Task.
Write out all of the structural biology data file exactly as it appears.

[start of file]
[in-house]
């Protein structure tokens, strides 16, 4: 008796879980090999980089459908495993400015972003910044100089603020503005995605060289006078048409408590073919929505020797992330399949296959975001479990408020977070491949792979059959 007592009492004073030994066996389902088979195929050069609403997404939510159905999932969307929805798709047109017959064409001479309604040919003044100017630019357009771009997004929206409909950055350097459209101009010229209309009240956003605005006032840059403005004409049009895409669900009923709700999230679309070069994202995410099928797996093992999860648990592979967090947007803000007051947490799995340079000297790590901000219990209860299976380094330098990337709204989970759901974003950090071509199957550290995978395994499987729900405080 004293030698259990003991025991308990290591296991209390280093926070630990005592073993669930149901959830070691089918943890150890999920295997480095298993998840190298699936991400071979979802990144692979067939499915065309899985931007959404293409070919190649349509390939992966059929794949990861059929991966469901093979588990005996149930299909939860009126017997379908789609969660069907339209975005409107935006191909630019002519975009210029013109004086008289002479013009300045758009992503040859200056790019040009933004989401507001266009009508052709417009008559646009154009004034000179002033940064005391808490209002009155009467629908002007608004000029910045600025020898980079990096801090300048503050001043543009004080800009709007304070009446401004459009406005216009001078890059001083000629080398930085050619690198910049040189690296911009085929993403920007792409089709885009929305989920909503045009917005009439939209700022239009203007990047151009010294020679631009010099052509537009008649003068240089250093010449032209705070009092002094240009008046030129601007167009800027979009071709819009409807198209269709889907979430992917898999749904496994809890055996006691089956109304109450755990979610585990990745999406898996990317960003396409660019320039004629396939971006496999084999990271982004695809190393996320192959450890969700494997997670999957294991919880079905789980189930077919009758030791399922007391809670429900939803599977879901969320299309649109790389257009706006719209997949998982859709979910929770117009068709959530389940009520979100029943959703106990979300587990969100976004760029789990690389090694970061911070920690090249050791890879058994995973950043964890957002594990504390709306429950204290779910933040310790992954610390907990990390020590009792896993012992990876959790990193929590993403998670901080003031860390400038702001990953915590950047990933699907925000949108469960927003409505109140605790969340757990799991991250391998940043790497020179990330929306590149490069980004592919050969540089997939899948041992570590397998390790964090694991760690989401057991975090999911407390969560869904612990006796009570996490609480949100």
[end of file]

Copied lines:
[in-house]
């Protein structure tokens, strides 16, 4: 008796879980090999980089459908495993400015972003910044100089603020503005995605060289006078048409408590073919929505020797992330399949296959975001479990408020977070491949792979059959 007592009492004073030994066996389902088979195929050069609403997404939510159905999932969307929805798709047109017959064409001479309604040919003044100017630019357009771009997004929206409909950055350097459209101009010229209309009240956003605005006032840059403005004409049009895409669900009923709700999230679309070069994202995410099928797996093992999860648990592979967090947007803000007051947490799995340079000297790590901000219990209860299976380094330098990337709204989970759901974003950090071509199957550290995978395994499987729900405080 004293030698259990003991025991308990290591296991209390280093926070630990005592073993669930149901959830070691089918943890150890999920295997480095298993998840190298699936991400071979979802990144692979067939499915065309899985931007959404293409070919190649349509390939992966059929794949990861059929991966469901093979588990005996149930299909939860009126017997379908789609969660069907339209975005409107935006191909630019002519975009210029013109004086008289002479013009300045758009992503040859200056790019040009933004989401507001266009009508052709417009008559646009154009004034000179002033940064005391808490209002009155009467629908002007608004000029910045600025020898980079990096801090300048503050001043543009004080800009709007304070009446401004459009406005216009001078890059001083000629080398930085050619690198910049040189690296911009085929993403920007792409089709885009929305989920909503045009917005009439939209700022239009203007990047151009010294020679631009010099052509537009008649003068240089250093010449032209705070009092002094240009008046030129601007167009800027979009071709819009409807198209269709889907979430992917898999749904496994809890055996006691089956109304109450755990979610585990990745999406898996990317960003396409660019320039004629396939971006496999084999990271982004695809190393996320192959450890969700494997997670999957294991919880079905789980189930077919009758030791399922007391809670429900939803599977879901969320299309649109790389257009706006719209997949998982859709979910929770117009068709959530389940009520979100029943959703106990979300587990969100976004760029789990690389090694970061911070920690090249050791890879058994995973950043964890957002594990504390709306429950204290779910933040310790992954610390907990990390020590009792896993012992990876959790990193929590993403998670901080003031860390400038702001990953915590950047990933699907925000949108469960927003409505109140605790969340757990799991991250391998940043790497020179990330929306590149490069980004592919050969540089997939899948041992570590397998390790964090694991760690989401057991975090999911407390969560869904612990006796009570996490609480949100």